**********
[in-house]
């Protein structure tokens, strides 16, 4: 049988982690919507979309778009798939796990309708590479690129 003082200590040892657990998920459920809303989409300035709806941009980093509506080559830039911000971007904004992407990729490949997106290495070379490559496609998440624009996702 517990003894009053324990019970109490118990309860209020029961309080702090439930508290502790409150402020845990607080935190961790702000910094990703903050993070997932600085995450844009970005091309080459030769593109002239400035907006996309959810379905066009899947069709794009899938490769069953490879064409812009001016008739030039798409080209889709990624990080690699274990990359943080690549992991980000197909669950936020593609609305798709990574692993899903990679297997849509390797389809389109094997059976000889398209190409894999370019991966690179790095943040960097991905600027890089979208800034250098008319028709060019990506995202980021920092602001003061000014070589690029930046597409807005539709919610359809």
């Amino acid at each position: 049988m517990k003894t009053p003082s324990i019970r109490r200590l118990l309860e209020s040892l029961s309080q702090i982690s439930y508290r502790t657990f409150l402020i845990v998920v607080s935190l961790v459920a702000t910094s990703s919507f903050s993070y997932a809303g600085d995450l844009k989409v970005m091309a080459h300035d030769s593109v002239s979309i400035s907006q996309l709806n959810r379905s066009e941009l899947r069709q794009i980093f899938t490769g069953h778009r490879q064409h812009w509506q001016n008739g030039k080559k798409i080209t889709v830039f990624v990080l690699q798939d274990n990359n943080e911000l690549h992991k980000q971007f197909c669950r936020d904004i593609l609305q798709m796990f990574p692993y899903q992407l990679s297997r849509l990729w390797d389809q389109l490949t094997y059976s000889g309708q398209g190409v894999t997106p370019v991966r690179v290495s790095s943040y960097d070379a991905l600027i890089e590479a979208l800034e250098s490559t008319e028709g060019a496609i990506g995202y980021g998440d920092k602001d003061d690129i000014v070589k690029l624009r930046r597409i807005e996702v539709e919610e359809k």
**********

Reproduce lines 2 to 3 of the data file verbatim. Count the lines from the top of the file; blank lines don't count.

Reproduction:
């Protein structure tokens, strides 16, 4: 049988982690919507979309778009798939796990309708590479690129 003082200590040892657990998920459920809303989409300035709806941009980093509506080559830039911000971007904004992407990729490949997106290495070379490559496609998440624009996702 517990003894009053324990019970109490118990309860209020029961309080702090439930508290502790409150402020845990607080935190961790702000910094990703903050993070997932600085995450844009970005091309080459030769593109002239400035907006996309959810379905066009899947069709794009899938490769069953490879064409812009001016008739030039798409080209889709990624990080690699274990990359943080690549992991980000197909669950936020593609609305798709990574692993899903990679297997849509390797389809389109094997059976000889398209190409894999370019991966690179790095943040960097991905600027890089979208800034250098008319028709060019990506995202980021920092602001003061000014070589690029930046597409807005539709919610359809």
């Amino acid at each position: 049988m517990k003894t009053p003082s324990i019970r109490r200590l118990l309860e209020s040892l029961s309080q702090i982690s439930y508290r502790t657990f409150l402020i845990v998920v607080s935190l961790v459920a702000t910094s990703s919507f903050s993070y997932a809303g600085d995450l844009k989409v970005m091309a080459h300035d030769s593109v002239s979309i400035s907006q996309l709806n959810r379905s066009e941009l899947r069709q794009i980093f899938t490769g069953h778009r490879q064409h812009w509506q001016n008739g030039k080559k798409i080209t889709v830039f990624v990080l690699q798939d274990n990359n943080e911000l690549h992991k980000q971007f197909c669950r936020d904004i593609l609305q798709m796990f990574p692993y899903q992407l990679s297997r849509l990729w390797d389809q389109l490949t094997y059976s000889g309708q398209g190409v894999t997106p370019v991966r690179v290495s790095s943040y960097d070379a991905l600027i890089e590479a979208l800034e250098s490559t008319e028709g060019a496609i990506g995202y980021g998440d920092k602001d003061d690129i000014v070589k690029l624009r930046r597409i807005e996702v539709e919610e359809k």